Covering somebody who’s suing you

The WSJ sticks it to Sheldon Adelson by keeping a reporter on the beat

Francine McKenna asked a good question on Twitter the other day about Wall Street Journal coverage of Sheldon Adelson’s Las Vegas Sands: Is it okay for the reporter Kate O’Keeffe to cover Adelson while he’s suing her for libel?

The short answer is yes, and it’s worth unpacking why.

Back in December, the Journal published a story about a lawsuit exposing corporate infighting between Adelson and his senior executive in China. Adelson is steamed that the paper called him “a scrappy, foul-mouthed billionaire from working-class Dorchester, Mass.”

Seriously. That’s what he’s suing O’Keeffe over.

We trust the Journal got it correct when it reported that Adelson has a foul mouth (which doesn’t exactly seem like a stretch, now does it?), and will until shown otherwise.

But even if the paper got it wrong, suing somebody who calls you “foul-mouthed” for libel is pretty frivolous. You’d think becoming a billionaire 27 times over—in the casino business, no less—would buy you a thick skin. Apparently not.

Despite the fact that Alexandra Berzon shared the byline, Adelson is only suing O’Keeffe. He’s not even suing the WSJ or News Corporation.

So what’s going on here?

Adelson has a history of suing the press, as John L. Smith noted in The Daily Beast a few months ago. Adelson sued Smith into bankruptcy in 2007 over a passage in a book he wrote. A judge later ordered Adelson to pay Smith’s attorney’s court costs and Adelson later dropped the case.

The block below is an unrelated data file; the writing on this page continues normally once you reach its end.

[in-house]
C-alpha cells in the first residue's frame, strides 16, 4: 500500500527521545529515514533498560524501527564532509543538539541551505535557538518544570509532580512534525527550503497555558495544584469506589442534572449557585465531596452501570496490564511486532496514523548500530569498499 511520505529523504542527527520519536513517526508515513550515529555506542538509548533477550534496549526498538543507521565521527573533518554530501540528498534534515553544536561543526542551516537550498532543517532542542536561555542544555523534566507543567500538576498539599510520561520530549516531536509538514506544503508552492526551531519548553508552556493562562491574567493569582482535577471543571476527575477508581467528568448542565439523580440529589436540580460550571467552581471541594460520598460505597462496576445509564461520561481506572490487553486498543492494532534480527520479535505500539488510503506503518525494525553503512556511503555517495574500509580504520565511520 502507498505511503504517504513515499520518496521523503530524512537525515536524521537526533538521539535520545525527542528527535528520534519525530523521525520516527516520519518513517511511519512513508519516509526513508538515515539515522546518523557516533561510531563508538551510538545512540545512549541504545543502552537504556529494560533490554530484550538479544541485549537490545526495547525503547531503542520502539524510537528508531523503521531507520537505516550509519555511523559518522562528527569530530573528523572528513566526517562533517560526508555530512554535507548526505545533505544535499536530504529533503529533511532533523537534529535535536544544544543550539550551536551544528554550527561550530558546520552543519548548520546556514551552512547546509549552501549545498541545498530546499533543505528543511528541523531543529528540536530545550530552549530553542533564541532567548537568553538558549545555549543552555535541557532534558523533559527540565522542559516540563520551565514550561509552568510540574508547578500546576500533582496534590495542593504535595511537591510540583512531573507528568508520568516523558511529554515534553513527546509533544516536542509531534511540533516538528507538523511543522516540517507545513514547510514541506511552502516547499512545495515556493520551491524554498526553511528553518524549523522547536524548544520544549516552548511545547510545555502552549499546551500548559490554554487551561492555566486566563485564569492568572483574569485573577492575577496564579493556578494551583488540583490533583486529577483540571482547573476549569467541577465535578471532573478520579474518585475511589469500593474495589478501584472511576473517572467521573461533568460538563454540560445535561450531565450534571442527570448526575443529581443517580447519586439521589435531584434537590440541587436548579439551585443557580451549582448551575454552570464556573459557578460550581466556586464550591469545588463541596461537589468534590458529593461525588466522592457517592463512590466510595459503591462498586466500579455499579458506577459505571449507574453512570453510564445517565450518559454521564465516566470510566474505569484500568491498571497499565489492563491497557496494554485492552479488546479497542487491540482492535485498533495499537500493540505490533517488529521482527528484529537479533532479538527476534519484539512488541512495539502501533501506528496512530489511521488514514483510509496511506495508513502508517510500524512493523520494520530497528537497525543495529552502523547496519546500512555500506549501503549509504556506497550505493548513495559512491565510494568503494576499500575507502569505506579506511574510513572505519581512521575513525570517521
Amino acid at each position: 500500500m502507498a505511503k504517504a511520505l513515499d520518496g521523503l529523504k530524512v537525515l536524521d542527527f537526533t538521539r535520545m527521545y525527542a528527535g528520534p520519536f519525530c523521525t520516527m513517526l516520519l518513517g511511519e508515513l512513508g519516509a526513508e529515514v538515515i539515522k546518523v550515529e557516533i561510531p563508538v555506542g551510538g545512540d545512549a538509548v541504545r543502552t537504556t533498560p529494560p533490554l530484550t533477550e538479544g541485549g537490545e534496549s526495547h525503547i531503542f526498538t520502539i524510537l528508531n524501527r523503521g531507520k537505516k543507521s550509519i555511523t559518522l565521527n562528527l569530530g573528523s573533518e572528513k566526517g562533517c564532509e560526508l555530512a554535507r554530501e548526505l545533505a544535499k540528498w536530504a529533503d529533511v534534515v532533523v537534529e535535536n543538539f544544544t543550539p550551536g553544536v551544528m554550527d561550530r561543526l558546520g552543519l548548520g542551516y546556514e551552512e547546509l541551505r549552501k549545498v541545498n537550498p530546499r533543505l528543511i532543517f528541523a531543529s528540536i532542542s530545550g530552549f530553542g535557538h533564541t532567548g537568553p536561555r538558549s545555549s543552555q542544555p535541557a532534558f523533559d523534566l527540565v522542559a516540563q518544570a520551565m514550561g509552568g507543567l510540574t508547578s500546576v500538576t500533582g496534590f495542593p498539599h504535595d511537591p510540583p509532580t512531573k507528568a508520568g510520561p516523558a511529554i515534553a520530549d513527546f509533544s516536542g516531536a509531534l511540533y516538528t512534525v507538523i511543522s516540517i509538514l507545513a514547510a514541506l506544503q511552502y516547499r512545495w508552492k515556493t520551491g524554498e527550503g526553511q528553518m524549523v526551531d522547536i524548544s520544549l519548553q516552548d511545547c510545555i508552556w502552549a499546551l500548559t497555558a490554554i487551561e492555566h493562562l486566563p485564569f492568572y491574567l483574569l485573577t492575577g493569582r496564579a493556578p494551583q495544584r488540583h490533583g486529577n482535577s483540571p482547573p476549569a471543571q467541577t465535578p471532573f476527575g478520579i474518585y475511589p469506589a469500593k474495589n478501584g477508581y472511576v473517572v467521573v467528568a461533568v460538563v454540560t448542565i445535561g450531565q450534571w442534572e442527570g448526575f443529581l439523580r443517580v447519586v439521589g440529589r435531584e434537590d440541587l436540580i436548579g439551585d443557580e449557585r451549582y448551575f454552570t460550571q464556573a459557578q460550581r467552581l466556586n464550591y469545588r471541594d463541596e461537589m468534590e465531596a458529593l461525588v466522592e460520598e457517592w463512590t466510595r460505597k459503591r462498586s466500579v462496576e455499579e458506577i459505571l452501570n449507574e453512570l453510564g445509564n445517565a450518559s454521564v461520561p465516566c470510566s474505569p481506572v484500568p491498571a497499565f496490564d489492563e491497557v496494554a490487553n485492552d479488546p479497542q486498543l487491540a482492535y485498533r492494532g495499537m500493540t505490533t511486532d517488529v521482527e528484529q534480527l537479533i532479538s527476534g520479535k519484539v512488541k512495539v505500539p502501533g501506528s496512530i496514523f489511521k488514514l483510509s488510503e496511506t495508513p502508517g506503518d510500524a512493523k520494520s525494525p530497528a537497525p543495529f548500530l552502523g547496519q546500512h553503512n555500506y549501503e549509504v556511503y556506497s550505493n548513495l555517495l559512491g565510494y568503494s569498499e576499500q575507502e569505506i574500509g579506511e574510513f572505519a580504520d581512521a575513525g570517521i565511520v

Smith also reports that Adelson has also sued the Daily Mail and the late Las Vegas reporter Jeff Simpson (twice).

The WSJ and O’Keeffe have had some good scoops on the serious federal corruption investigations into Las Vegas Sands—reporting Adelson presumably didn’t like.

By keeping O’Keeffe on the beat, the Journal is telling Adelson (and future lawsuit-happy folks) that it won’t be bullied into soft-pedaling coverage and that it won’t let him control who covers him and his company. Reassigning O’Keeffe would have effectively let him do that.

The Journal and O’Keeffe get the benefit of the doubt on their objectivity regarding Adelson and his casino company. She’s a pro, and everything has to go through editors anyway.

The WSJ is doing exactly the right thing here.

(home page photo via bectrigger)

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Ryan Chittum is a former Wall Street Journal reporter, and deputy editor of The Audit, CJR's business section. If you see notable business journalism, give him a heads-up at Follow him on Twitter at @ryanchittum. Tags: , , , ,